In his own words, Ray Tamasi, president of Gosnold on Cape Cod, has “a very dissatisfied nature with things.”
The Falmouth, Mass.-based not-for-profit substance abuse and mental illness treatment facility has limited resources to fund research and development, but that doesn’t stop the wheels from turning in Tamasi’s head, as he’s always pondering ways to improve Gosnold’s standard of care.
“I like to go onto the edges of things that aren’t being done,” he says.
Those mental exercises lead to breakthroughs such as Gosnold’s two-pronged Overdose Intervention Program (OIP). Working with 17 local police departments and two area hospitals, Gosnold recovery managers, recovery specialists and interventionists reach out to overdose patients to discuss potential next steps for a possible course of treatment.
By bringing care outside of its four walls and directly to overdose patients—whether it is at their homes or in emergency rooms—Gosnold aims to reduce readmissions to treatment facilities, Tamasi says.
“When you bed people, by definition, they are more advanced in their illness,” Tamasi says. “The likelihood of sustained remission is compromised because they are at more advanced stages. We are trying to get to people earlier.”
The first phase of the Gosnold OIP launched last year after Tamasi participated in an interview with a Boston television station to discuss the opioid crisis. When the segment aired, Tamasi noted that leaders from a local police department also interviewed for the piece had begun sending officers to the homes of people experiencing overdose to discuss treatment options. Sensing it was a situation where Gosnold could be of use, Tamasi made a phone call.
“Police departments knew who the victims were and where they lived. What we brought to the equation was expertise, the ability to engage and connect with folks,” Tamasi says. “We vet recovery specialists to ensure they have the right personality and personal skills. This outreach is a very brief opportunity, so you have to be able to engage quickly, put people at ease and establish trust. Let’s face it, when the individual sees a police officer approaching the door, that doesn’t always trigger, ‘Oh, the policeman is my friend. He’s trying to help me.’ ”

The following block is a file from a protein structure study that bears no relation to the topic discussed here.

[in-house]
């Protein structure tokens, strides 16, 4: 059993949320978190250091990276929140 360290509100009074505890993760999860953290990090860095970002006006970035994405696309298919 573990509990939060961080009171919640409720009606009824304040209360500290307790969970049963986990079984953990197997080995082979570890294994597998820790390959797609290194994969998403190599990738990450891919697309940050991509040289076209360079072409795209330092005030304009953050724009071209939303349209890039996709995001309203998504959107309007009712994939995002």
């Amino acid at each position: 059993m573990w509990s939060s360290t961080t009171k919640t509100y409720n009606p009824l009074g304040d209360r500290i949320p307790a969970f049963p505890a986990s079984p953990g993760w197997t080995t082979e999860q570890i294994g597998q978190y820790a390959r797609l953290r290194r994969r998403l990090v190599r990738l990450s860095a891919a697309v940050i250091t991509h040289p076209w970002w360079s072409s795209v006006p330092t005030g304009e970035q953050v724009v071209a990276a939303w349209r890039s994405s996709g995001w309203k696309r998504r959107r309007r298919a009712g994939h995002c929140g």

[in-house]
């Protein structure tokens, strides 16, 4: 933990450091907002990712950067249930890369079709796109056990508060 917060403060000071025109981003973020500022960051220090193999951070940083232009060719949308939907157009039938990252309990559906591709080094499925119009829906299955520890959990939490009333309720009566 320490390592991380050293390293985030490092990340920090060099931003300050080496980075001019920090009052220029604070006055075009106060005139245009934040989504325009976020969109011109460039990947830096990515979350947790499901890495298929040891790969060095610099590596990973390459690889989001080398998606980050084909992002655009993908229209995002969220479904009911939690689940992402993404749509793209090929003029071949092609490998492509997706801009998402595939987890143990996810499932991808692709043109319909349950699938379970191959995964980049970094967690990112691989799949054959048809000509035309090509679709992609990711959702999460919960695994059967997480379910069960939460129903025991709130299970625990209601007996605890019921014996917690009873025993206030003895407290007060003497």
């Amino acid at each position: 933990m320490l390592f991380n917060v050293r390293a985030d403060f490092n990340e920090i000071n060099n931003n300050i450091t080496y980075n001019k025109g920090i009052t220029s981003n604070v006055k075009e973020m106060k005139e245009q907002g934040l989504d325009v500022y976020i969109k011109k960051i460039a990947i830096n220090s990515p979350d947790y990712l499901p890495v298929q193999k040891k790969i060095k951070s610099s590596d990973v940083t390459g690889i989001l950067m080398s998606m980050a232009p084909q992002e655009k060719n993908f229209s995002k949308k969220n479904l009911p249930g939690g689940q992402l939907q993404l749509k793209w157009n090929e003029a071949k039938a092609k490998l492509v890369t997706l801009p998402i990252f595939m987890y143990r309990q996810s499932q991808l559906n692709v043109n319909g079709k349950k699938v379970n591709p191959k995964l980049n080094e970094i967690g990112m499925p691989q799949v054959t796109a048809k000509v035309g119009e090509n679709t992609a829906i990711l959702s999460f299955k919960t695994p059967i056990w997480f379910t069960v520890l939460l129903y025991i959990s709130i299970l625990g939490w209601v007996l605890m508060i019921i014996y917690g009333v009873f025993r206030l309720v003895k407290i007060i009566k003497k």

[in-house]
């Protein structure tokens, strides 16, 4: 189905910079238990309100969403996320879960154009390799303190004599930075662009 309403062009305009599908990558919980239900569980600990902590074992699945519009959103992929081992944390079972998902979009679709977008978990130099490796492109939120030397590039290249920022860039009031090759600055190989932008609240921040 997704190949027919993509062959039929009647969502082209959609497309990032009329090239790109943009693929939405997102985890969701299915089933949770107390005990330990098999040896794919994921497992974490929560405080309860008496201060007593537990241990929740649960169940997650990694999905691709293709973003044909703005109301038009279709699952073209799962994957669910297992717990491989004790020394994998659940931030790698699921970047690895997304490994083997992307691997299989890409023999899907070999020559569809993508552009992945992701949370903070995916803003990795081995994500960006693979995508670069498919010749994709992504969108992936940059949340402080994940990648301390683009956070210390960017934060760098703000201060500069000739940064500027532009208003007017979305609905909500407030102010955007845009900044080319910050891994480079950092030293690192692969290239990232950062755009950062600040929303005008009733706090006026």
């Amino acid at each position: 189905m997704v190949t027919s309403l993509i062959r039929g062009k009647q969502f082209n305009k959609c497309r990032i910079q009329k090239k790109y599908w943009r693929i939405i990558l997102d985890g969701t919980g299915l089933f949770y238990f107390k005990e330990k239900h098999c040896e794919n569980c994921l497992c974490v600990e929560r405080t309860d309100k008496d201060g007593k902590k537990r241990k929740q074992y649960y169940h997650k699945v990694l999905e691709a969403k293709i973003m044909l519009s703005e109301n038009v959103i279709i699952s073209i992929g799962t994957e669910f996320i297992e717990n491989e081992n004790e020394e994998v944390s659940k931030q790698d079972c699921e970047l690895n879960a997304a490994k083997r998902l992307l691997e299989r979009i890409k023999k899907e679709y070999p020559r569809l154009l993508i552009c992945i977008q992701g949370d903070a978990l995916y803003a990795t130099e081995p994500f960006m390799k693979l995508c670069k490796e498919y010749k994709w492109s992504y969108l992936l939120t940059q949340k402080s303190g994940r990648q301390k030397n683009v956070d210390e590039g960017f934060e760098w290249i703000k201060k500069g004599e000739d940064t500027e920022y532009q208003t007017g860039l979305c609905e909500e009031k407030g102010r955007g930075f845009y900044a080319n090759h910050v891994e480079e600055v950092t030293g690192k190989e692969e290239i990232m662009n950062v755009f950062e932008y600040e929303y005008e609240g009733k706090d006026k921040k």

Through its OIP, Gosnold is now working with police departments across southeastern Massachusetts. In 70% of visits over the program’s first year, patients have agreed to try entering treatment.
“Police departments everywhere are beginning to become more sensitive to how individuals who often intersect with the law are suffering with mental illness and addiction,” Tamasi says. “Those conditions are what precipitates some of the activities that result in an arrest. I think it has helped the police to see these individuals who suffer in a different light.
“It’s had the benefit of creating a community partnership across lines that historically have not always worked cooperatively, and I think it has helped the community see the police in a different light as well.”
The success of the partnerships with local law enforcement has led to the second phase in the OIP: a working relationship between Gosnold and South Shore Hospital in Weymouth and Tobey Hospital in Wareham, Mass. Gosnold personnel are embedded in the emergency departments at the two hospitals during peak hours, helping patients that have presented with an opiate overdose or any substance/alcohol-related medical condition. Additional hospitals have expressed an interest in joining the program, Tamasi says.
In the meantime, he will keep brainstorming ways that Gosnold can expand and evolve its offerings.
“Much of my attention is spent in trying to bring behavioral health service into the mainstream of medical care, whether that’s emergency rooms, where we have done work very successfully, or into primary care specialty medical practices,” Tamasi says. “It’s all based on the premise of developing services that reduce the readmission rate for patients who go to rehab and bringing services into the mainstream in a more preventive and early intervention way.
“Conceptually, that’s the way I think about how we might develop services to take care of individuals.”